If you pay peanuts, it is quite likely that you will get monkeys.

And moreover…

A well-written and well-plotted piece of fiction will likely be improved by editing, but will be both readable and enjoyable with a light proof-read from a nitpicky writerly friend. If you can afford a couple of thousand $$$ for a good editor, go for it, but because your work will be readable, there is no flying hurry to do this.

A poorly-written piece of fiction will not be saved no matter how much money you spend on editing.

I have invited a real professional editor to write a guest post on what to look out for when you choose an editor for your books.


Patty Jansen is a sometimes backyard editor with no editorial credentials except a handful of courses, six years of workshop experience and two issues of ASIM, and no greater editorial aspirations. She very much prefers to write fiction over editing.
Patty is a member of SFWA and has sold fiction to Redstone SF, the Grantville Gazette and was a winner of the Writers of the Future contest. She has a story forthcoming in Analog Science Fiction and Fact.

Update on ASIM #53

I’m editing issue 53 of Andromeda Spaceways Inflight Magazine, which will be out at the end of the year.

I have so far accepted four stories, so there is a bit more to go. Three are slush pool stories, and one is a story I sourced from another workshop (yes, I do this, on occasion). Three are science fiction, one, a short piece, soft SF, the other two, longer stories, are hard SF, one with crime elements. We slush blind, but somehow I managed to pick four stories that were written by women.

OK, what does all this mean? Well, obviously I’m looking for more stories. What sort of stories?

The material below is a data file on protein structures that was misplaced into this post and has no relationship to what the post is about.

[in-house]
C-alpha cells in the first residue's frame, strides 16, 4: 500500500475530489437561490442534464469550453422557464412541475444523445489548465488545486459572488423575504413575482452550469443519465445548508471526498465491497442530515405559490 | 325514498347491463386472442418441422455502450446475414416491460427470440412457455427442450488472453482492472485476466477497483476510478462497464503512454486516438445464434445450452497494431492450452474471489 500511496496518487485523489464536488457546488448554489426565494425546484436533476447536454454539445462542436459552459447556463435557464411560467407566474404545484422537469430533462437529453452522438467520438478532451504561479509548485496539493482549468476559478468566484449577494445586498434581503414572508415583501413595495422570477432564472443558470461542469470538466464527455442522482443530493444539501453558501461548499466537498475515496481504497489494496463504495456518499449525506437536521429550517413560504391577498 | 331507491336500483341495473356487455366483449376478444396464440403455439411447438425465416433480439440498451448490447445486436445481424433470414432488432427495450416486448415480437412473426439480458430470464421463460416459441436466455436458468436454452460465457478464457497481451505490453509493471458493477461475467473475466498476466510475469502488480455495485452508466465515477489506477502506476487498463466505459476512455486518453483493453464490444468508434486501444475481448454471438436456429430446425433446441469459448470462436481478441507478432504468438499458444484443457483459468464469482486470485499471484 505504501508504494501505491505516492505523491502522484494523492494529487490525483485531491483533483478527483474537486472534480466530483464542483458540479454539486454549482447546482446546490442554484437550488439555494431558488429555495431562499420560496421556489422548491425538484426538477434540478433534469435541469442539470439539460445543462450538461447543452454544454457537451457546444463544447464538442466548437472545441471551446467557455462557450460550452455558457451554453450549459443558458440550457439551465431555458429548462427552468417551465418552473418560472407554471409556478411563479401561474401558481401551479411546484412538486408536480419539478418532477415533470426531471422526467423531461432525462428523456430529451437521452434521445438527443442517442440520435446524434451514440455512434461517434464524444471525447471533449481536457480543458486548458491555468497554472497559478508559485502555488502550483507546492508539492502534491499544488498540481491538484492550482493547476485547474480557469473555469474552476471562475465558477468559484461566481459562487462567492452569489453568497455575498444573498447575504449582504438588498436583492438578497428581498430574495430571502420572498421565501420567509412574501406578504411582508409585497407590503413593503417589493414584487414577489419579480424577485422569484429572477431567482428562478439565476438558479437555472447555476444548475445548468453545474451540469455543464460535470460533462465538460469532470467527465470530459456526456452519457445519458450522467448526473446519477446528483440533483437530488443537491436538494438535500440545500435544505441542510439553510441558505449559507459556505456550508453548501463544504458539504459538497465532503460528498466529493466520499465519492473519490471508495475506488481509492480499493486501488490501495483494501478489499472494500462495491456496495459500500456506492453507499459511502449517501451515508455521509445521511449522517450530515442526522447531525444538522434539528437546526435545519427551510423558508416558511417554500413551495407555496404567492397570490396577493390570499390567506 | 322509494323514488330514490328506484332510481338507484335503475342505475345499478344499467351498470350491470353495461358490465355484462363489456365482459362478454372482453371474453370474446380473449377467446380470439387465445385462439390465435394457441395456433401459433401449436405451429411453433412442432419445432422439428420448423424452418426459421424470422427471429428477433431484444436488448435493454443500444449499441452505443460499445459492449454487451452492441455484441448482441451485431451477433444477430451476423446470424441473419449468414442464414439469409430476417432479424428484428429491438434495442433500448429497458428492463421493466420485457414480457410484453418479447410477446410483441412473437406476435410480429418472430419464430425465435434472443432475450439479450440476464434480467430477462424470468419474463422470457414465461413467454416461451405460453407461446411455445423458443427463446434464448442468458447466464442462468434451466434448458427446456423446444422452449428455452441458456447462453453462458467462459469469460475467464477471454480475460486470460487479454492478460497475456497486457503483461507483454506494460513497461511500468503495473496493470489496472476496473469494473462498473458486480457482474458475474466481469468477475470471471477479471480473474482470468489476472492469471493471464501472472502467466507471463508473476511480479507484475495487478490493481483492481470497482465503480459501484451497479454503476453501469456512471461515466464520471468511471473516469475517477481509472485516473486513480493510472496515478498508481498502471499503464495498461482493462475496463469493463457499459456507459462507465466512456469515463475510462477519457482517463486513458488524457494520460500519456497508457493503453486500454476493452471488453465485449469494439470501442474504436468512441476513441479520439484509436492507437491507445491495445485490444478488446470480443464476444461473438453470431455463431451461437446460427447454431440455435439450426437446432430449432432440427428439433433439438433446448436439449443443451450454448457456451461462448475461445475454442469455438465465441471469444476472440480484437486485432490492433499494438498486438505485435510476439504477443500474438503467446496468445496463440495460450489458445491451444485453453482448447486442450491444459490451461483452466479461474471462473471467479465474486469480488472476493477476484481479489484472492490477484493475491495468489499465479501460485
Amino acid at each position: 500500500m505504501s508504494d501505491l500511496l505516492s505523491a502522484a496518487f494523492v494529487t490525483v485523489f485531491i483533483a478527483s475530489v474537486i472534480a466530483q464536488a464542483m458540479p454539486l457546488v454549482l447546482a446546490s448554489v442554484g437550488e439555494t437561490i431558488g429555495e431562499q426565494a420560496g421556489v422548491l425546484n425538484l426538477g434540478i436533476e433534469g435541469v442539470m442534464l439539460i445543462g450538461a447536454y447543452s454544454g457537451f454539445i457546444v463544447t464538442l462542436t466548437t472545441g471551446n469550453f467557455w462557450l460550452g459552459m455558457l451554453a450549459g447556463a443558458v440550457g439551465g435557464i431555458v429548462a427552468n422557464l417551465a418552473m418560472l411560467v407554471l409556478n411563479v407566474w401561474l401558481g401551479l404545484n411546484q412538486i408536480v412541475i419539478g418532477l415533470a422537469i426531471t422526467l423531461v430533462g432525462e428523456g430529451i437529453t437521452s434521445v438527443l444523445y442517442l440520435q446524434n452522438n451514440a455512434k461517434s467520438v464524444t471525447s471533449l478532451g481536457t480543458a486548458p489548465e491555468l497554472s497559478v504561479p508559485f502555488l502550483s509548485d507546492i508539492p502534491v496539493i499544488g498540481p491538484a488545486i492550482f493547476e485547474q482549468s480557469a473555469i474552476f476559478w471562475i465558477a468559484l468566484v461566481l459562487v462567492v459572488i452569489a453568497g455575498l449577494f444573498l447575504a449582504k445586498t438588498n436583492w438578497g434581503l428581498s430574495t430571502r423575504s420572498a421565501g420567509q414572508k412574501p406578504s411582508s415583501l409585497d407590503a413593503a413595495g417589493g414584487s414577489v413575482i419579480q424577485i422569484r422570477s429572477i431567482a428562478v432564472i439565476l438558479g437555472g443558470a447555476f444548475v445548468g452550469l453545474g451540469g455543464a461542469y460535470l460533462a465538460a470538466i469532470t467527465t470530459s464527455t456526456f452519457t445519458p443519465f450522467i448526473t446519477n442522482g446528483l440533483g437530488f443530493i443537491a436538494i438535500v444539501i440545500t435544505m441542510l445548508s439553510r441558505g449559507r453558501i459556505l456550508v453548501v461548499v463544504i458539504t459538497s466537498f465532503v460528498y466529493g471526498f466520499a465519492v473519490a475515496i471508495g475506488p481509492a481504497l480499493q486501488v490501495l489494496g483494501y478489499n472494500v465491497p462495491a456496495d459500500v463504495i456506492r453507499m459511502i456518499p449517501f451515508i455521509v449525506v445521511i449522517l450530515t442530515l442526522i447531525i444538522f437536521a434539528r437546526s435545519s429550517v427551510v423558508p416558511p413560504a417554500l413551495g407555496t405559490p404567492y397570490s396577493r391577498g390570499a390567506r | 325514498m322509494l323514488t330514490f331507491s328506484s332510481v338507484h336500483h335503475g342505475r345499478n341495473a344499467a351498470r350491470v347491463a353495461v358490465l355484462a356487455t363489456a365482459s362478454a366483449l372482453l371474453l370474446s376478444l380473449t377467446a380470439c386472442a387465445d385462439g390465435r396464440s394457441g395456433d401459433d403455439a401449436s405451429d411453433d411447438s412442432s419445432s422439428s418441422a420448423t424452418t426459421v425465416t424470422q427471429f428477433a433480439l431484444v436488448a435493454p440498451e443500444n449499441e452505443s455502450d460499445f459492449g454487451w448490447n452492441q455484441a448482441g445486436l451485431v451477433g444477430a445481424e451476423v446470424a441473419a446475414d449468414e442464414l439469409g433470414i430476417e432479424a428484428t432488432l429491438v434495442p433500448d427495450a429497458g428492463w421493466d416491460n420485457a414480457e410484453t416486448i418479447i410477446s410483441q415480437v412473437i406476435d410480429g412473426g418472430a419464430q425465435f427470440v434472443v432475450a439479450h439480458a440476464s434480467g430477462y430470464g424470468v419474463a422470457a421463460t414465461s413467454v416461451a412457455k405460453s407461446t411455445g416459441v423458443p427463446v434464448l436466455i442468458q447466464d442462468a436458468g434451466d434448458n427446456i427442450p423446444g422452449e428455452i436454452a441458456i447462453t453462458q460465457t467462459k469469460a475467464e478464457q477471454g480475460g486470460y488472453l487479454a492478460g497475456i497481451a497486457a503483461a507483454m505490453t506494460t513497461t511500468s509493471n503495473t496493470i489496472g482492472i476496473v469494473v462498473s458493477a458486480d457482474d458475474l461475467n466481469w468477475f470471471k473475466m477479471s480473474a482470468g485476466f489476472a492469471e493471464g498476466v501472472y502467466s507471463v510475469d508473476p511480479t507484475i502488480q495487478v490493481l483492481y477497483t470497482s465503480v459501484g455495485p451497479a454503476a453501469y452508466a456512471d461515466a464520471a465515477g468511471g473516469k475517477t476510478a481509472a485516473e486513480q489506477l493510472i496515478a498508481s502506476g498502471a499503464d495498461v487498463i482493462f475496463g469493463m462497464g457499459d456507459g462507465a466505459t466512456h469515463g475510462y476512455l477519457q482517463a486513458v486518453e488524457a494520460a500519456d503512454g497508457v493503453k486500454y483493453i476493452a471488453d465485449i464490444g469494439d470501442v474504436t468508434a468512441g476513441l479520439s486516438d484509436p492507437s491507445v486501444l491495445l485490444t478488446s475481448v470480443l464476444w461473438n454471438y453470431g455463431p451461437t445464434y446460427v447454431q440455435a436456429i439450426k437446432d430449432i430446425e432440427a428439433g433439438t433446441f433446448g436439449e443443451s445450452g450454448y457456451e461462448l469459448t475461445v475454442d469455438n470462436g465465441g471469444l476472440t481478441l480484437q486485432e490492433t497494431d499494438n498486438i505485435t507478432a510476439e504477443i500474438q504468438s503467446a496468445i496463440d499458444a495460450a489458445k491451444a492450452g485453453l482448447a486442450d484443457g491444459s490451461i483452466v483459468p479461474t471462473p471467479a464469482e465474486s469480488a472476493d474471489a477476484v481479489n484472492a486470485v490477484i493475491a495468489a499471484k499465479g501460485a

– They must absolutely be well-written
– We’re listening to our subscribers who are telling us that they want less horror. We are not a horror market, although we have occasionally published horror and probably will continue to do so on occasion. Midnight Echo is an excellent market for horror in Australia. ASIM set out to publish light-hearted stories. If your story has horror elements, we want the funny side. See ‘Dig Up The Vote’ in issue 47.
– I’m no great fan of demons and angels and devils
– I’d like to see some good-ol’ adventure fantasy
– To me, light-hearted does not mean slap-stick

I stress this is just me, and I’m not speaking for the editors of issues 52 or 54.

How to make an accepted author happy

The flipside of yesterday’s post:

Once an editor has accepted a writer’s story, the editor can make the writer happy by:

– Editing the story. Duh–you’d say, but there are many places where stories are published as-is, typos and all. That’s embarrassing for all parties.
– Consulting with the author about the edits above
– Not requesting entire story rewrites (if the story didn’t fit the editor’s expectation it shouldn’t have been accepted)
– Giving the author a rough time frame for publishing
– Making sure the author gets paid as promised
– Advertising the published work

Anything else?

a different approach

Let’s get back to writing.

You may know the situation: you have a story that’s not quite working. You show it to some people, and get a couple of very different responses. You may have submitted it somewhere, and one or two people, including most likely, the editor of the magazine where the story was rejected, say that the story is too long and you should cut some aspect.

OK, you’ve done that, but now the story is soul-less. Because what you’ve cut was an element of worldbuilding, and the story has become white-roomy and bland. Yes, the plot may move more quickly, but there is nothing special about the story anymore.

Yes, I’ve just done all this. I had a story that was about 9000 words, cut it and cut it and cut until it was 5500 words, and am now left with a story that’s complete but bland.

In cutting, in listening to the ‘cut this’ as standard response to something the reader found boring, I probably made a mistake. I shouldn’t cut it. I should expand it. I should spend time working the worldbuilding elements into the story in such a way that the characters engage with them. There is a lot more in this story than a one-horse plot, but for it to come out it needs more words, not fewer. This is not a short story. It’s a novella.

Recognise this feeling?